1. Dopamine Transporter Efflux in ADHD
Michelle S. Mazei-Robison, Erica Bowton, Marion Holy, Martin Schmudermaier, Michael Freissmuth, Harald H. Sitte, Aurelio Galli, and Randy D. Blakely
Elevated dopamine efflux through the dopamine transporter may underlie some forms of attention-deficit hyperactivity disorder (ADHD), according to Mazei-Robison et al. The authors identified a mutant form of dopamine transporter in two siblings with ADHD and expressed the mutant and wild-type forms in HEK-293T cells. Although expression levels and dopamine uptake were similar for mutant and wild-type transporters, the mutant transporter exhibited greater dopamine efflux under both basal and depolarized conditions, due to a greater sensitivity to intracellular sodium concentration and a higher affinity for intracellular dopamine. A role for increased dopamine efflux in ADHD was unexpected, because a common treatment for the disease is amphetamine, which also increases efflux through the wild-type transporter. Remarkably, however, amphetamine reduces efflux through the mutant receptor. Although the mutation described is extremely rare, alterations in dopamine efflux through the transporter due to mutations in transporter regulatory proteins may underlie other forms of the disease.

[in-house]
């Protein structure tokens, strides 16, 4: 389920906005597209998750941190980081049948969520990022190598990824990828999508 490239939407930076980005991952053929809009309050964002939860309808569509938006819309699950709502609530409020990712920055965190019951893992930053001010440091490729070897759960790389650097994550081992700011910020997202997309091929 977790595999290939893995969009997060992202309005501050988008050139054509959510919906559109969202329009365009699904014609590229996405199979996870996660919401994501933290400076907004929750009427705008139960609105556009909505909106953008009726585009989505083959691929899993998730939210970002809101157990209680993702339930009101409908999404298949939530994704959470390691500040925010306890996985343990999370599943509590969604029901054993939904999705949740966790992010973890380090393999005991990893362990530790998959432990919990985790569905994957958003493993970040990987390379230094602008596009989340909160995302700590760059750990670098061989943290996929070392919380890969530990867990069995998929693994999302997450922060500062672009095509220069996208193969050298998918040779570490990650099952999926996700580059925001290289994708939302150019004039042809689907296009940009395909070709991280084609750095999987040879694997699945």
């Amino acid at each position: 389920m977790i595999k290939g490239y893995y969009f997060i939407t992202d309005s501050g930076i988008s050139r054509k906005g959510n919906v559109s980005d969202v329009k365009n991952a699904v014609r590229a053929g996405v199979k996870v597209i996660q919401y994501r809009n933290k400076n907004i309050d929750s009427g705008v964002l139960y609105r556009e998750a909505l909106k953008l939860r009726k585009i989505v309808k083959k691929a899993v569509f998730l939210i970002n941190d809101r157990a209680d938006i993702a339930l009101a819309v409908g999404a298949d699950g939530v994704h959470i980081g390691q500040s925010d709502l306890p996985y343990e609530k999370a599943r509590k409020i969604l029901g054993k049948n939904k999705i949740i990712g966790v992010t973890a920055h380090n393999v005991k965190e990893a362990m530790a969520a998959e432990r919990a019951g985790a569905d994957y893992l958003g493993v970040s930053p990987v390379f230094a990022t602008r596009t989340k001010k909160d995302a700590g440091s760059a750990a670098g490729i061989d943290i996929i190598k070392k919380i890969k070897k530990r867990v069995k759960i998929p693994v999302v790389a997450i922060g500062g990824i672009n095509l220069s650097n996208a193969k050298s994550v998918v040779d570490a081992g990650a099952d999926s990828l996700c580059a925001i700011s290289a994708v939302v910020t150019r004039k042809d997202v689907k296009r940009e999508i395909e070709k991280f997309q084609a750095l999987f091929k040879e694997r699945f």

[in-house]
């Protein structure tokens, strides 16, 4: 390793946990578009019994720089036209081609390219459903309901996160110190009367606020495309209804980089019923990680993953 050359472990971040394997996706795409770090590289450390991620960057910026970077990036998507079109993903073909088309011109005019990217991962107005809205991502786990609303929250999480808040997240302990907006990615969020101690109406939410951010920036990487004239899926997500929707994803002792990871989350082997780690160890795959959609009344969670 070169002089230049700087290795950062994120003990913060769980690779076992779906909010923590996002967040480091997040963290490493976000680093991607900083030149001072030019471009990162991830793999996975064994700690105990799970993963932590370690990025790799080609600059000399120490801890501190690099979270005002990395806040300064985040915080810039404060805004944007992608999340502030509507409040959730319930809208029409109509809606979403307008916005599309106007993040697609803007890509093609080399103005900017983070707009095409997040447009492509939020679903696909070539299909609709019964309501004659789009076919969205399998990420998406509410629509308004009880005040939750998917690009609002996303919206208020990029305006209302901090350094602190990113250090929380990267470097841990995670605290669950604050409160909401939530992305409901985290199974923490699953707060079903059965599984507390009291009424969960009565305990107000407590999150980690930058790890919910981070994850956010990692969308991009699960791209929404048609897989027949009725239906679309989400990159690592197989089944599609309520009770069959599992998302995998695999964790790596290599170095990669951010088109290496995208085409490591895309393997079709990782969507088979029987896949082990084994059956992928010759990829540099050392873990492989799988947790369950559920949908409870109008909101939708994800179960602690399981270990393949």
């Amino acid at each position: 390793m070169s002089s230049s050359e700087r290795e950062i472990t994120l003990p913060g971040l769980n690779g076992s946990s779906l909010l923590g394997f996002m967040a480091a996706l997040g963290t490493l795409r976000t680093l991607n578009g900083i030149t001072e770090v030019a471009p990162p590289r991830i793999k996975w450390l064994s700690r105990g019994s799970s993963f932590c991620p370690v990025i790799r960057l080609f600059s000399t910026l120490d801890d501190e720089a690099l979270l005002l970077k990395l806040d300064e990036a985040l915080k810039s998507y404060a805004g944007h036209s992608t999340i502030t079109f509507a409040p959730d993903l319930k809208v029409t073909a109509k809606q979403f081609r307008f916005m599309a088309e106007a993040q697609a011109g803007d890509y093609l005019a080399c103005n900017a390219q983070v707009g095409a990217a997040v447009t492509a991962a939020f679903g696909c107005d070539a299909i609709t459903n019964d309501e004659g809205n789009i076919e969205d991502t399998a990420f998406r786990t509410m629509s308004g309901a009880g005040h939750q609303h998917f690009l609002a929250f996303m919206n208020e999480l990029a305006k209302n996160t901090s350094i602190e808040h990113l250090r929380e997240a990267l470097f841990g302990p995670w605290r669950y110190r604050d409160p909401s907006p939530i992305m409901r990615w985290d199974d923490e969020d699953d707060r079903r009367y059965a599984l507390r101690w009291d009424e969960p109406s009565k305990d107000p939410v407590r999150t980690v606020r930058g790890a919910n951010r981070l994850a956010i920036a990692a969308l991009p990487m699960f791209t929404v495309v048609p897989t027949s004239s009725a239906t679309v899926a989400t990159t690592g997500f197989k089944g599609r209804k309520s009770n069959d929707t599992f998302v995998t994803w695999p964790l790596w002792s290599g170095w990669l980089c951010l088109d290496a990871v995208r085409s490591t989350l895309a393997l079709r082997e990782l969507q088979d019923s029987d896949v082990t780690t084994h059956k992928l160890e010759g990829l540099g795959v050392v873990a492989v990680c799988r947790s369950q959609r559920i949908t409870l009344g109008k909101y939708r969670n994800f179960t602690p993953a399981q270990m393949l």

2. Learning-Induced Gray-Matter Plasticity
Janina Boyke, Joenna Driemeyer, Christian Gaser, Christian Bchel, and Arne May
Learning-induced structural changes in the human brain were previously measured in young adults using high-resolution, three-dimensional magnetic resonance imaging and voxel-based morphometry. Boyke et al. have now extended this research to show that such structural changes also occur in older (50- to 67-year-old) adults. As in the previous study, subjects were scanned three times: before learning to juggle, after 3 months of juggling, and after 3 additional months without juggling. Although the older adults did not learn to juggle
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